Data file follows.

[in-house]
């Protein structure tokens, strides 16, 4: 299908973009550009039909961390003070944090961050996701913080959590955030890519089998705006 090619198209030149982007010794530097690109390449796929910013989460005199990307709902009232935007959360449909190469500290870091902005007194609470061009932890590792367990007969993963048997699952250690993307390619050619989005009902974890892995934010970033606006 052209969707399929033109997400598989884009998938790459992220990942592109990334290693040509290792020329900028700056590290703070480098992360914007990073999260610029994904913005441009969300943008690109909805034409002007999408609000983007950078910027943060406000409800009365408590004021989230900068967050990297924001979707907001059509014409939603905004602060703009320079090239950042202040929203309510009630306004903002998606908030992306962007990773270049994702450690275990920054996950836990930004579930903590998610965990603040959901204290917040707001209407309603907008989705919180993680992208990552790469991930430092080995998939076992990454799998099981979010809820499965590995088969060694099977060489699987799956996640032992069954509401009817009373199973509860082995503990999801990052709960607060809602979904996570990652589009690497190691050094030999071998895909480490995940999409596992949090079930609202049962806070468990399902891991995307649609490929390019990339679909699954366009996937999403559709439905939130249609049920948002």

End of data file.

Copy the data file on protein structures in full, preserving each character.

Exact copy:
[in-house]
């Protein structure tokens, strides 16, 4: 299908973009550009039909961390003070944090961050996701913080959590955030890519089998705006 090619198209030149982007010794530097690109390449796929910013989460005199990307709902009232935007959360449909190469500290870091902005007194609470061009932890590792367990007969993963048997699952250690993307390619050619989005009902974890892995934010970033606006 052209969707399929033109997400598989884009998938790459992220990942592109990334290693040509290792020329900028700056590290703070480098992360914007990073999260610029994904913005441009969300943008690109909805034409002007999408609000983007950078910027943060406000409800009365408590004021989230900068967050990297924001979707907001059509014409939603905004602060703009320079090239950042202040929203309510009630306004903002998606908030992306962007990773270049994702450690275990920054996950836990930004579930903590998610965990603040959901204290917040707001209407309603907008989705919180993680992208990552790469991930430092080995998939076992990454799998099981979010809820499965590995088969060694099977060489699987799956996640032992069954509401009817009373199973509860082995503990999801990052709960607060809602979904996570990652589009690497190691050094030999071998895909480490995940999409596992949090079930609202049962806070468990399902891991995307649609490929390019990339679909699954366009996937999403559709439905939130249609049920948002």